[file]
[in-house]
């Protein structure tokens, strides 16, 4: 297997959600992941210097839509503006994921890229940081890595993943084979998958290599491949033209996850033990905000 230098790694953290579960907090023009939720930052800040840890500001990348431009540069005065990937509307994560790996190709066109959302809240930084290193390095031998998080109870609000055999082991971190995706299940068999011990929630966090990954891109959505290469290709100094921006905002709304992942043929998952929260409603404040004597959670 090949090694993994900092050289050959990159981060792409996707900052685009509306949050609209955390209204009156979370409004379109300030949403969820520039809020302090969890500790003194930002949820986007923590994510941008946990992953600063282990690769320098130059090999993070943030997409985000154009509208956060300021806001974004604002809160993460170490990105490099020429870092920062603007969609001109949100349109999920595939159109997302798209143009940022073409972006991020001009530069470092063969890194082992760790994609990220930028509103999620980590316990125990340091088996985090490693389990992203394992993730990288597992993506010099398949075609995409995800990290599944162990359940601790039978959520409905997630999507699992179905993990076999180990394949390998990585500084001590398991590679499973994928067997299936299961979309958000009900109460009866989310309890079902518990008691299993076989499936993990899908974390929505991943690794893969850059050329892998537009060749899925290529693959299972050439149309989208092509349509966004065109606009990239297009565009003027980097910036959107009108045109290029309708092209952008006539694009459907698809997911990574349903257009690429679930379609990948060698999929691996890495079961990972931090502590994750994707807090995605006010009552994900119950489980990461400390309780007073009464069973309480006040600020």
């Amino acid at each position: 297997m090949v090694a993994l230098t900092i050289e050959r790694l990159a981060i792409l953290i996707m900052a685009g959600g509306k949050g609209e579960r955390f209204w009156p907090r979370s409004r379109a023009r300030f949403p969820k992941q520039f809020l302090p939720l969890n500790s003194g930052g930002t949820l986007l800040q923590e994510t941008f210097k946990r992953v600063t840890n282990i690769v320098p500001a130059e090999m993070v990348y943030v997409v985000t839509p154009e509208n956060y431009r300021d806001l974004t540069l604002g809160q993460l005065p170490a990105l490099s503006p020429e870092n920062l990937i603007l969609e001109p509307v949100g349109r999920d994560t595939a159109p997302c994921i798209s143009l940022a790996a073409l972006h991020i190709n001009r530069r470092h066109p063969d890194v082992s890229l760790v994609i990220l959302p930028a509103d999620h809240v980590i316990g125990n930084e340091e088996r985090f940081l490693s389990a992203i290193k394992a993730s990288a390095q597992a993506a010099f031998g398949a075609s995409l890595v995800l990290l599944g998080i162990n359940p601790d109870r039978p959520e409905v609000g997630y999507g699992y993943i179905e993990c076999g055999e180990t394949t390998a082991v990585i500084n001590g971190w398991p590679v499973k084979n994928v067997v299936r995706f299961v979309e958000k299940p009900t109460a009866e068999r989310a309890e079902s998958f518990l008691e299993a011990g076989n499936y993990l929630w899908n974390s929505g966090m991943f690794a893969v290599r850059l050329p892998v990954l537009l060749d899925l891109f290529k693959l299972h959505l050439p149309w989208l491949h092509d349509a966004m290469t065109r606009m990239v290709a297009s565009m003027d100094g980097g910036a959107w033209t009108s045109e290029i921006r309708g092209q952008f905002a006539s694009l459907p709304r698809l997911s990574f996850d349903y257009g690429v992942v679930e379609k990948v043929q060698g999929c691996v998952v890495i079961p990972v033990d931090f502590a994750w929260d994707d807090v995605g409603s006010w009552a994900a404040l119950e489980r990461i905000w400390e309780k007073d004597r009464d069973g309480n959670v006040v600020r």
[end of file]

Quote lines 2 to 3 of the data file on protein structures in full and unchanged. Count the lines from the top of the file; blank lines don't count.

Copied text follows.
């Protein structure tokens, strides 16, 4: 297997959600992941210097839509503006994921890229940081890595993943084979998958290599491949033209996850033990905000 230098790694953290579960907090023009939720930052800040840890500001990348431009540069005065990937509307994560790996190709066109959302809240930084290193390095031998998080109870609000055999082991971190995706299940068999011990929630966090990954891109959505290469290709100094921006905002709304992942043929998952929260409603404040004597959670 090949090694993994900092050289050959990159981060792409996707900052685009509306949050609209955390209204009156979370409004379109300030949403969820520039809020302090969890500790003194930002949820986007923590994510941008946990992953600063282990690769320098130059090999993070943030997409985000154009509208956060300021806001974004604002809160993460170490990105490099020429870092920062603007969609001109949100349109999920595939159109997302798209143009940022073409972006991020001009530069470092063969890194082992760790994609990220930028509103999620980590316990125990340091088996985090490693389990992203394992993730990288597992993506010099398949075609995409995800990290599944162990359940601790039978959520409905997630999507699992179905993990076999180990394949390998990585500084001590398991590679499973994928067997299936299961979309958000009900109460009866989310309890079902518990008691299993076989499936993990899908974390929505991943690794893969850059050329892998537009060749899925290529693959299972050439149309989208092509349509966004065109606009990239297009565009003027980097910036959107009108045109290029309708092209952008006539694009459907698809997911990574349903257009690429679930379609990948060698999929691996890495079961990972931090502590994750994707807090995605006010009552994900119950489980990461400390309780007073009464069973309480006040600020």
């Amino acid at each position: 297997m090949v090694a993994l230098t900092i050289e050959r790694l990159a981060i792409l953290i996707m900052a685009g959600g509306k949050g609209e579960r955390f209204w009156p907090r979370s409004r379109a023009r300030f949403p969820k992941q520039f809020l302090p939720l969890n500790s003194g930052g930002t949820l986007l800040q923590e994510t941008f210097k946990r992953v600063t840890n282990i690769v320098p500001a130059e090999m993070v990348y943030v997409v985000t839509p154009e509208n956060y431009r300021d806001l974004t540069l604002g809160q993460l005065p170490a990105l490099s503006p020429e870092n920062l990937i603007l969609e001109p509307v949100g349109r999920d994560t595939a159109p997302c994921i798209s143009l940022a790996a073409l972006h991020i190709n001009r530069r470092h066109p063969d890194v082992s890229l760790v994609i990220l959302p930028a509103d999620h809240v980590i316990g125990n930084e340091e088996r985090f940081l490693s389990a992203i290193k394992a993730s990288a390095q597992a993506a010099f031998g398949a075609s995409l890595v995800l990290l599944g998080i162990n359940p601790d109870r039978p959520e409905v609000g997630y999507g699992y993943i179905e993990c076999g055999e180990t394949t390998a082991v990585i500084n001590g971190w398991p590679v499973k084979n994928v067997v299936r995706f299961v979309e958000k299940p009900t109460a009866e068999r989310a309890e079902s998958f518990l008691e299993a011990g076989n499936y993990l929630w899908n974390s929505g966090m991943f690794a893969v290599r850059l050329p892998v990954l537009l060749d899925l891109f290529k693959l299972h959505l050439p149309w989208l491949h092509d349509a966004m290469t065109r606009m990239v290709a297009s565009m003027d100094g980097g910036a959107w033209t009108s045109e290029i921006r309708g092209q952008f905002a006539s694009l459907p709304r698809l997911s990574f996850d349903y257009g690429v992942v679930e379609k990948v043929q060698g999929c691996v998952v890495i079961p990972v033990d931090f502590a994750w929260d994707d807090v995605g409603s006010w009552a994900a404040l119950e489980r990461i905000w400390e309780k007073d004597r009464d069973g309480n959670v006040v600020r």